"In the Company of Spirits," Mar. 16-Apr. 17, 1999, at Kaikodo, 164 East 64th Street, New York, N.Y.
Raging, fierce and so, so beautiful. That's the impression given by the pair of Chinese painted terracotta guardian figures featured in the exhibition "In the Company of Spirits" at the Kaikodo gallery in New York. Standing about three feet high, these early 8th-century Tang spirit-warriors sport sumptuous garments, boldly colored armor and helmets. A Chinese version of the lokopala, Buddhist guardians of the four cardinal points from India, this remarkably well-preserved pair once defended the tomb of an extremely important person. Their cruel and determined expressions and vigorous sculpting are leavened by the delicate patterns of wind-blown peonies on their garments.
Even more blood-curdling is another pair of supernatural lion-bodied and snarling guardian figures tucked away behind a Chinese screen on the third floor of the Kaikodo townhouse. Also Tang and about three feet tall, this pair is decorated not in painted pigment but with lavishly applied sancai or "three-color" glaze. Rich cascades of many colors flow from the horrific antlers to the talons of one beast, while a human face does little to ameliorate the anger expressed in the visage of the other with its feathered head and hooves.
Not everything is supernatural and terror-inducing. A green-glazed watchtower from the Eastern Han dynasty (1st-2nd century), also probably made for a tomb, seems to rise straight up, all four feet of it. Atop the roof, a bird spreads its wings, while several other animals scamper amid the beams. Another handsome terracotta, smaller and unglazed, of a Han-style house from Vietnam shows how the expansionist Han influenced domestic architecture in that part of the world.
Just over half of the 70-plus pieces at Kaikodo are Chinese or Japanese scroll paintings or calligraphy. Blossoming Plum, a single branch that "grows" on a hanging scroll in ink by the obscure Chinese artist Wen-chi, is as startlingly fresh today as when it was painted in the mid-14th century. Whoever the artist was, his syncopated use of lights and darks and positioning of buds along branches has a lyrical swing that approximates the best jazz.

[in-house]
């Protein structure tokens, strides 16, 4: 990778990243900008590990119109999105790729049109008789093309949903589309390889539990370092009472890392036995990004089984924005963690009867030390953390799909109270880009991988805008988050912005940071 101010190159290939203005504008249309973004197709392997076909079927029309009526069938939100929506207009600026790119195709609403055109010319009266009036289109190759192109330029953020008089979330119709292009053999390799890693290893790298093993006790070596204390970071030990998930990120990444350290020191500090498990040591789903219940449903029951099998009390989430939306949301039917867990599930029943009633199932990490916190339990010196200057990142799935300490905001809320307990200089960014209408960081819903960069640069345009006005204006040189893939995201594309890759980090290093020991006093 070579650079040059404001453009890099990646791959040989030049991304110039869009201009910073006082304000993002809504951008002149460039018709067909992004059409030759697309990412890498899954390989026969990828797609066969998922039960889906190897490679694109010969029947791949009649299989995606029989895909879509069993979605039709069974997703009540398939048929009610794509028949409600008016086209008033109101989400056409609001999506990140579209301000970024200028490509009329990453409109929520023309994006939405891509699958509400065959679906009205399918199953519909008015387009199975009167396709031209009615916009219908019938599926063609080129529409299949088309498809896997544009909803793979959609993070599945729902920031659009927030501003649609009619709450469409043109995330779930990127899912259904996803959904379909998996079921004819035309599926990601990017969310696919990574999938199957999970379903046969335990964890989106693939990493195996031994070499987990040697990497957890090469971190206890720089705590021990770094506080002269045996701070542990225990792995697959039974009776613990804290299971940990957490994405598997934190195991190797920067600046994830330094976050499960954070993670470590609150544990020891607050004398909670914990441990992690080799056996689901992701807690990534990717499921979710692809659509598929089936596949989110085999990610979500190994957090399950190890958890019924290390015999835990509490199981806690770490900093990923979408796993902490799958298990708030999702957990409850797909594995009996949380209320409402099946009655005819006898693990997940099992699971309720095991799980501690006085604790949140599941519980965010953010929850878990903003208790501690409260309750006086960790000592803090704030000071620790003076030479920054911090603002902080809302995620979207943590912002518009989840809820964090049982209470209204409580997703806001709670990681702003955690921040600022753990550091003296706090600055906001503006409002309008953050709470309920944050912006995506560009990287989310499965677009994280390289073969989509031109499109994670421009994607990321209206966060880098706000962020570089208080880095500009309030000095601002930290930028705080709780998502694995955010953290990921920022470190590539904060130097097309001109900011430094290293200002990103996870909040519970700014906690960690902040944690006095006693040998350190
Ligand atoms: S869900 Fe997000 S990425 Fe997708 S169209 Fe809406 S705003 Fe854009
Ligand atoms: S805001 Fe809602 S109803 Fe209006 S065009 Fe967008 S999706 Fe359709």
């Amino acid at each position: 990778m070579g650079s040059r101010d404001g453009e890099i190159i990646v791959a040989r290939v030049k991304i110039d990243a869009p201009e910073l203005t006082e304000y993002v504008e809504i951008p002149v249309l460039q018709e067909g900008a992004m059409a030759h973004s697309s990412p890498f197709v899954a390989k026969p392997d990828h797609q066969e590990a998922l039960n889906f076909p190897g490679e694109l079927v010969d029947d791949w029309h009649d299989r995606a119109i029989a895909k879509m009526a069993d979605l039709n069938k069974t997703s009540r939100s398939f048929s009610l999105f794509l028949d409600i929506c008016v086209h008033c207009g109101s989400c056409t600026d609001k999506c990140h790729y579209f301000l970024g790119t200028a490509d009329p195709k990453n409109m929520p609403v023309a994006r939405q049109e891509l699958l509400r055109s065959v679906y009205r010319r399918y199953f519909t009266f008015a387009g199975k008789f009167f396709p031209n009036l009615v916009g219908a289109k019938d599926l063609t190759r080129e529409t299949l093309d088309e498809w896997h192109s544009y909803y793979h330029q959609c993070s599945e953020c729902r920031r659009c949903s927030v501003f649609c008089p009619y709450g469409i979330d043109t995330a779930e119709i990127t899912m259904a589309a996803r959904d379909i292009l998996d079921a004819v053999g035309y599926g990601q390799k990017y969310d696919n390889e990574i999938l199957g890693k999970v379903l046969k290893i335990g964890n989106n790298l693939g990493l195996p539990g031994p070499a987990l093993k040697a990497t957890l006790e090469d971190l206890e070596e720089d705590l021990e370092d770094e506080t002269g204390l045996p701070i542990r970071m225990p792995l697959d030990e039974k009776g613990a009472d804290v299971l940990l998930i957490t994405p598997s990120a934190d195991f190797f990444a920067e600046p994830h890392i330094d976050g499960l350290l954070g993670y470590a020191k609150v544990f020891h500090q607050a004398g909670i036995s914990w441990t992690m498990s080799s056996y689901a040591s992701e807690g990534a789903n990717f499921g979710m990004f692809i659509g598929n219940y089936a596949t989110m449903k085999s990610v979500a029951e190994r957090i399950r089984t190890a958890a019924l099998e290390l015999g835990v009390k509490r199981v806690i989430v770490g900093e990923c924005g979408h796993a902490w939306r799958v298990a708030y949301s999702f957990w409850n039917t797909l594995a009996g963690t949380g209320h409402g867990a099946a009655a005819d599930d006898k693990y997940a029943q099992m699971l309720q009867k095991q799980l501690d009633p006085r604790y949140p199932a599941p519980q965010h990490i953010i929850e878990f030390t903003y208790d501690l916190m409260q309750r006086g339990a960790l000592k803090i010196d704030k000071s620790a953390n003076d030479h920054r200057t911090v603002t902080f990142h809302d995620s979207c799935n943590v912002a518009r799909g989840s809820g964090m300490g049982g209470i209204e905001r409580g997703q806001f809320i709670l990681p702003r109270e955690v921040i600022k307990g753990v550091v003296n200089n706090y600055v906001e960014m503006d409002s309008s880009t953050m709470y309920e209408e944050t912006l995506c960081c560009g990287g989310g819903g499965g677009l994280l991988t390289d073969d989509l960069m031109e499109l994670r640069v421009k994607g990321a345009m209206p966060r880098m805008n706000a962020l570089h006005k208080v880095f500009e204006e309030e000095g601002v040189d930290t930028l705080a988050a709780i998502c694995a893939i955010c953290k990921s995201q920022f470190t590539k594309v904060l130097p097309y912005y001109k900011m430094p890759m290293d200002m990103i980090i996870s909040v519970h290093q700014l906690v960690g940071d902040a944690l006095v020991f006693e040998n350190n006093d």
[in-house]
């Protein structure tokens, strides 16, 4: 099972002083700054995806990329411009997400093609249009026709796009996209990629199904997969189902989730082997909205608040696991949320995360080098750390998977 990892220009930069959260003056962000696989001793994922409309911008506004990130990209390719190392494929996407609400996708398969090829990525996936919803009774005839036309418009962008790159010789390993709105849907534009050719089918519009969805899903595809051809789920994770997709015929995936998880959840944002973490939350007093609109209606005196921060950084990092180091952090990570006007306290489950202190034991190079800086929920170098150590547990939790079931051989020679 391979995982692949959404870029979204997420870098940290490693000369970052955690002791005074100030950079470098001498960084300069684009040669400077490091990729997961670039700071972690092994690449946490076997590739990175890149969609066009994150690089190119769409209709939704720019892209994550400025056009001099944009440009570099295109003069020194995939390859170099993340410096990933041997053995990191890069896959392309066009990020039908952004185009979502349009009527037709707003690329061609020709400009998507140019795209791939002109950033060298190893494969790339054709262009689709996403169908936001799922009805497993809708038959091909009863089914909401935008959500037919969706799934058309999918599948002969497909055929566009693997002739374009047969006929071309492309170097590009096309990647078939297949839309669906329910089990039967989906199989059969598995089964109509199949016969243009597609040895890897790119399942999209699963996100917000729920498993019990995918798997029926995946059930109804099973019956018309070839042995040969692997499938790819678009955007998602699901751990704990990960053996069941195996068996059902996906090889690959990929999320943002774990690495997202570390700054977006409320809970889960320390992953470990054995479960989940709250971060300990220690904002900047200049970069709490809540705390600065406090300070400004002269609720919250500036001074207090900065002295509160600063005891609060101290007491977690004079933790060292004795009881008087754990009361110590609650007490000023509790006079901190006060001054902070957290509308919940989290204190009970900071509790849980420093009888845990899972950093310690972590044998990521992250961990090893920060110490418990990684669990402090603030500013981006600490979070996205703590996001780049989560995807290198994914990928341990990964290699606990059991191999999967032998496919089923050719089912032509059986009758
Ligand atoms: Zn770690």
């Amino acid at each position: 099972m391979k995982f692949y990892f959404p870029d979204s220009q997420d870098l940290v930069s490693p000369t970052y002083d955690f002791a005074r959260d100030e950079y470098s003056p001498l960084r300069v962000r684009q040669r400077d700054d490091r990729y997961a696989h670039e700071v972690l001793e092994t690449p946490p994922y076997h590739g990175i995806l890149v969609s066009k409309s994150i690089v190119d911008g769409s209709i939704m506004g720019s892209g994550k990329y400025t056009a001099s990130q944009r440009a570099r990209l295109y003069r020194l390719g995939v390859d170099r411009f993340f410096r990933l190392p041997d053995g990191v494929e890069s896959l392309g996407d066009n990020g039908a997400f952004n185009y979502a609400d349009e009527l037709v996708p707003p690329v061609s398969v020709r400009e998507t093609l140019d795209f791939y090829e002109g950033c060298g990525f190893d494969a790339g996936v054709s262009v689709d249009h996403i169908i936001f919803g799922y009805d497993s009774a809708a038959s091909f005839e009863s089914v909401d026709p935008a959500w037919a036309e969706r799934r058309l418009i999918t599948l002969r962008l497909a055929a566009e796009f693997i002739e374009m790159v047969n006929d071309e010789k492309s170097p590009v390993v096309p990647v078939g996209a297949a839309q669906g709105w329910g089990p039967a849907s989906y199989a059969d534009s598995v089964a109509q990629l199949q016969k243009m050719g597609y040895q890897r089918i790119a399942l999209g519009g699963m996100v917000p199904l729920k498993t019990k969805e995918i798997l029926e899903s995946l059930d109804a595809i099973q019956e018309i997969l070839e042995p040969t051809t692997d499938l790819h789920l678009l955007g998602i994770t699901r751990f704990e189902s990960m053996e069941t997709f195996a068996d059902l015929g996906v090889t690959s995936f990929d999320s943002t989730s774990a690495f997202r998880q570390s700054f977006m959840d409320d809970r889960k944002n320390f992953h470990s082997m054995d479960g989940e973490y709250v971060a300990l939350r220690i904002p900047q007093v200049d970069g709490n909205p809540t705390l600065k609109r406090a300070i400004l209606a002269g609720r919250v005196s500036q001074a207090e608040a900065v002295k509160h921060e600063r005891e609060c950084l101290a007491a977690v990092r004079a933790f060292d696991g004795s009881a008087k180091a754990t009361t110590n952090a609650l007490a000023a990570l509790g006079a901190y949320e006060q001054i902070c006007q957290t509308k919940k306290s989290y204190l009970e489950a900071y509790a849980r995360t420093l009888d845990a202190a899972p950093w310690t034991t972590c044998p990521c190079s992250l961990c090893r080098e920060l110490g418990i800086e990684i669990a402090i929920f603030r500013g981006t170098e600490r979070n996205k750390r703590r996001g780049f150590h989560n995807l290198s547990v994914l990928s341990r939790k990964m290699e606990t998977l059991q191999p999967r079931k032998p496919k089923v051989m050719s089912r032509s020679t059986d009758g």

Completely different is the moment of sensuous perfection captured in Huang Piao's 16th-century hanging scroll Scholarly Pleasures on the River. Spare additions of blue and green pigment cement the scholar, already bracketed by a flute-player and oarsman-servant, into the surrounding flora, hills and peaks. He is truly at one with natural and man-made beauty.
The selection of Japanese paintings is, if possible, even more diverse. There is a very funny horizontal scroll, the Procession of the Frogs (18th century), probably a satire on a local warlord's visit to a shrine, a pair of hanging scrolls depicting a lively cock fight (19th century), and a Standing Beauty (second quarter of the 18th century) related to ukiyo-e prints, but painted on silk and intended for wealthier eyes.
The most spectacular ceramics in the show are two Neolithic Japanese earthenware jars, related but unique. These Middle Jomon or "cord-marked" vessels (c. 2500-1500 BC) are muscularly worked yet mellifluently flowing. They epitomize an appreciation of asymmetry, the unbalanced or eccentric in Japanese art, at an early date.
Far from the elegant selection of Song pottery on view is a Vietnamese wide-mouthed jar with robustly incised, ocher-and-brown glazed decoration from somewhere during the 12th to 14th centuries. Beside the more common floral and cloud motifs is a central band with oddly proportioned nude human figures perhaps performing some ritual. Several brandish weapons at dragon-like serpents, while two others play musical instruments. What it all means awaits further discoveries and research.
These pieces stand out amid an impressive array of calligraphy, paintings, sculpture, metalwork, stone implements, other ceramics, a set of small lacquered boxes and one rare, reddish zitan-wood painting table from the 18th century. And that is saying a lot.
N.F. KARLINS is a New York writer and art historian.